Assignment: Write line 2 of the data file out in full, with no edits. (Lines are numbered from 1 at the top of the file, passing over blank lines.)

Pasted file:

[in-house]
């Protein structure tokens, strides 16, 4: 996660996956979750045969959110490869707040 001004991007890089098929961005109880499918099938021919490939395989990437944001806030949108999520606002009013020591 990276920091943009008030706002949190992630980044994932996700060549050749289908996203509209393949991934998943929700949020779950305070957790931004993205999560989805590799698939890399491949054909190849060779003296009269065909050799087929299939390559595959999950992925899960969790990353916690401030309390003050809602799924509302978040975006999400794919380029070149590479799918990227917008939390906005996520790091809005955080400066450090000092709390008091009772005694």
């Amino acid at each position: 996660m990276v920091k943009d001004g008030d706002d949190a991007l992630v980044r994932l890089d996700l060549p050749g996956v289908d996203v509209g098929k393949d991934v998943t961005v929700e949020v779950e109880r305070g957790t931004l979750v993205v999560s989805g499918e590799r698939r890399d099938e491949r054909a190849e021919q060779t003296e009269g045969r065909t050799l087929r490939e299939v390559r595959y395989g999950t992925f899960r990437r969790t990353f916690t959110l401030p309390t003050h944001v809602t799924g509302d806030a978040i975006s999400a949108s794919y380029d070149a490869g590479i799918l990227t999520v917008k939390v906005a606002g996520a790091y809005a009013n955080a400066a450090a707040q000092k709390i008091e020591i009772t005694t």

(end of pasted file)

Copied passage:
């Protein structure tokens, strides 16, 4: 996660996956979750045969959110490869707040 001004991007890089098929961005109880499918099938021919490939395989990437944001806030949108999520606002009013020591 990276920091943009008030706002949190992630980044994932996700060549050749289908996203509209393949991934998943929700949020779950305070957790931004993205999560989805590799698939890399491949054909190849060779003296009269065909050799087929299939390559595959999950992925899960969790990353916690401030309390003050809602799924509302978040975006999400794919380029070149590479799918990227917008939390906005996520790091809005955080400066450090000092709390008091009772005694």